By Pr. Rhoda Klein Miller

Regardless of your views on the monarchy and commonwealth, King Charles’ coronation on  Saturday May 6 offers some inspiring points of reflection for Christians and particularly Seventh-day Adventists. 

This will be the first coronation of a British monarch in the 21st century. Faith leaders from the Jewish, Hindu, Sikh, Muslim, and Buddhist communities will be among important dignitaries to greet the king at Westminster Abbey. 

The ceremony will include an anointing symbolizing the spiritual role of his kingship with oil consecrated at the Church of the Holy Sepulchre in Jerusalem. Since the time of Moses and the Exodus oil was used exclusively to anoint priests for Tabernacle service until Samuel began to anoint the kings of Israel. These positions though were merely stand-ins for the promise of an ultimate Priestly King, the Messiah, which literally means ‘anointed one’.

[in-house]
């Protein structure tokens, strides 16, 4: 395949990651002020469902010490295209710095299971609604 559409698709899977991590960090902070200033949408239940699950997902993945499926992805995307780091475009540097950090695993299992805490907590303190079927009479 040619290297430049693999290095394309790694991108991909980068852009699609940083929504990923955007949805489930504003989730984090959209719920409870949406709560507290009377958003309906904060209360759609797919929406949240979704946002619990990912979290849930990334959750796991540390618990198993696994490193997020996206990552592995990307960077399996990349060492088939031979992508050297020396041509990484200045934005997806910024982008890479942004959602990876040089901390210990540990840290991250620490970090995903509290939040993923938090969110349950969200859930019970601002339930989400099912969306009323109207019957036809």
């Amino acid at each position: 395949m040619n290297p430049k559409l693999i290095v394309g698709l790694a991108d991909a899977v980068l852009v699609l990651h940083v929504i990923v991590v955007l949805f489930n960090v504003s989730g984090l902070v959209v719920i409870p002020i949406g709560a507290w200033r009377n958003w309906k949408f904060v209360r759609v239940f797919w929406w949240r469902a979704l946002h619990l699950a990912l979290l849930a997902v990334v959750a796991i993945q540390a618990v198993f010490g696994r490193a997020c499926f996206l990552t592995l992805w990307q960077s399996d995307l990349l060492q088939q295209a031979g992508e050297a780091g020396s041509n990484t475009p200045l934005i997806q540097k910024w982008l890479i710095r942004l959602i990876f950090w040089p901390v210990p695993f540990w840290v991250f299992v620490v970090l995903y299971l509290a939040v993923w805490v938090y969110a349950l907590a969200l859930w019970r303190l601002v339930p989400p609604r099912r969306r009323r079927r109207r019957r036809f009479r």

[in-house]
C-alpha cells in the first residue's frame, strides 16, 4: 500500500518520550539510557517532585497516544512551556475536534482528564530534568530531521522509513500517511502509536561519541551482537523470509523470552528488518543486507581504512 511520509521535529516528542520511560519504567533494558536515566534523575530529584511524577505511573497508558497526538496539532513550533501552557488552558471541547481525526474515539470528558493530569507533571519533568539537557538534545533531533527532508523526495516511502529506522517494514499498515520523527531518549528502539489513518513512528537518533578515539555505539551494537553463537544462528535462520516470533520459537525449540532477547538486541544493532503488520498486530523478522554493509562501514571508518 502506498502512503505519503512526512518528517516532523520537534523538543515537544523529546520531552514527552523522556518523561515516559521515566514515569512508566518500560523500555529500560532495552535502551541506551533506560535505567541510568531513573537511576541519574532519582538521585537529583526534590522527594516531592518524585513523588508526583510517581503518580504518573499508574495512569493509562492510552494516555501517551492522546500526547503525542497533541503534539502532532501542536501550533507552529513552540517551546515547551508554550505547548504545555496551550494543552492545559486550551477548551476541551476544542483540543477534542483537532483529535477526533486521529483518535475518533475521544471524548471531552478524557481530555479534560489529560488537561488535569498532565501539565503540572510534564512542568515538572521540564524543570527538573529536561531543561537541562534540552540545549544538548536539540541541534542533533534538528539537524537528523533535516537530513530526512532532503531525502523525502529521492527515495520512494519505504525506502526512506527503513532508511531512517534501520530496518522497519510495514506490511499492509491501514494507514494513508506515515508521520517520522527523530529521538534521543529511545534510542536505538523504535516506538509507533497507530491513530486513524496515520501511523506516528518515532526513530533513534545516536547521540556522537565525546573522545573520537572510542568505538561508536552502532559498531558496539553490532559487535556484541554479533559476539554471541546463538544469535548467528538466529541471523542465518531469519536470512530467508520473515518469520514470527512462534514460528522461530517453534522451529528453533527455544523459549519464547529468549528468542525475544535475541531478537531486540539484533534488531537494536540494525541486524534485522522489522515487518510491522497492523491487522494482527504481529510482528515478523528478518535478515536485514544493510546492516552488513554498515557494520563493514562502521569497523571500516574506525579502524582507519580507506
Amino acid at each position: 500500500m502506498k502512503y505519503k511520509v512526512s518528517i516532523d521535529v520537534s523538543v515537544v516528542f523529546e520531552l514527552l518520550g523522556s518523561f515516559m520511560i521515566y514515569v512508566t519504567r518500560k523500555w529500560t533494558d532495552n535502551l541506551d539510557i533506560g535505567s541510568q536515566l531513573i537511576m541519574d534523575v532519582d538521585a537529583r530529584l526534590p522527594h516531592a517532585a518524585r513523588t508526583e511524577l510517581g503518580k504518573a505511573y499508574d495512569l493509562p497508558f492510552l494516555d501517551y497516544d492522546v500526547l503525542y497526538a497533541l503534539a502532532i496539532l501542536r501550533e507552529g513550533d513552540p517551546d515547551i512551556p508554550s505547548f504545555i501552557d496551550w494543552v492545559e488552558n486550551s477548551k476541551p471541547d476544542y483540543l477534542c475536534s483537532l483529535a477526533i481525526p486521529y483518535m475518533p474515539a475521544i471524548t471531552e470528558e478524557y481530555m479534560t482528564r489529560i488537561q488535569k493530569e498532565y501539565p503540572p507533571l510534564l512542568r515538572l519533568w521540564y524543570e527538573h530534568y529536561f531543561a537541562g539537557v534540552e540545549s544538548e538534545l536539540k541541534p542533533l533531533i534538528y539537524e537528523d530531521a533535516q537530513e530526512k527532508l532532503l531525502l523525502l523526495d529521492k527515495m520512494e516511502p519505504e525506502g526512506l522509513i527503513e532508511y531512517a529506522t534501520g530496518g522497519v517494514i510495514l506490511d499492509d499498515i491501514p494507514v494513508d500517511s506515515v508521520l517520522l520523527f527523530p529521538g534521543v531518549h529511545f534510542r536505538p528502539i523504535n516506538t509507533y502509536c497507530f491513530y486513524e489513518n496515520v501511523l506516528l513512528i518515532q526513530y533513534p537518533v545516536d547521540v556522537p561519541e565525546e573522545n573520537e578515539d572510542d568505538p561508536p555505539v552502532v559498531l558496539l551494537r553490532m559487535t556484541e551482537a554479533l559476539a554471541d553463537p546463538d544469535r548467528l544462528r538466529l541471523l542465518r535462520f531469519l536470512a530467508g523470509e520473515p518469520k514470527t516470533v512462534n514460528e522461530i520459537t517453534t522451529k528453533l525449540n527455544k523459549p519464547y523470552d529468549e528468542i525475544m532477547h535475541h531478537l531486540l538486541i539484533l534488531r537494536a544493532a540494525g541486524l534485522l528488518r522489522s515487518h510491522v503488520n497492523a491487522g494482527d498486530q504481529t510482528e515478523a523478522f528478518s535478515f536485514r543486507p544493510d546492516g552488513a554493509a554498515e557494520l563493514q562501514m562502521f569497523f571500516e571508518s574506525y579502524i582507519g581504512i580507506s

One of the scriptures to be read during King Charles’ coronation is Luke 4:16-21. This describes Jesus entering the synagogue on Sabbath, declaring these words from Isaiah’s prophecy fulfilled: “The Spirit of the Lord is on me, because he has anointed me to proclaim good news to the poor. He has sent me to proclaim freedom for the prisoners and recovery of sight for the blind, to set the oppressed free, to proclaim the year of the Lord’s favor.”  

Unlike the pomp and circumstance and ornate screen enshrouding the anointing of King Charles, the Gospels record Jesus physical anointing occuring obscured by the crowds at a dinner party by a woman with her tears and costly perfume. How fitting for this Messiah who was not recognized or received by His own. His kingdom of heaven could only be appreciated by those seeking spiritual riches of hope, liberation and sight; by hearts longing for peace and grace.
The coronation of King Charles provides an opportunity for us to reflect on our own lives and our own citizenship in the kingdom of God. We can ask ourselves how well we are living out the principles of His kingdom in our daily lives, and how we can better reflect the love and compassion of Jesus Christ to those around us. This Saturday on May 6, “Clap your hands, all you people and shout to God with the voice of triumph for the Lord Most High is great King over all (Psalm 47:1-2)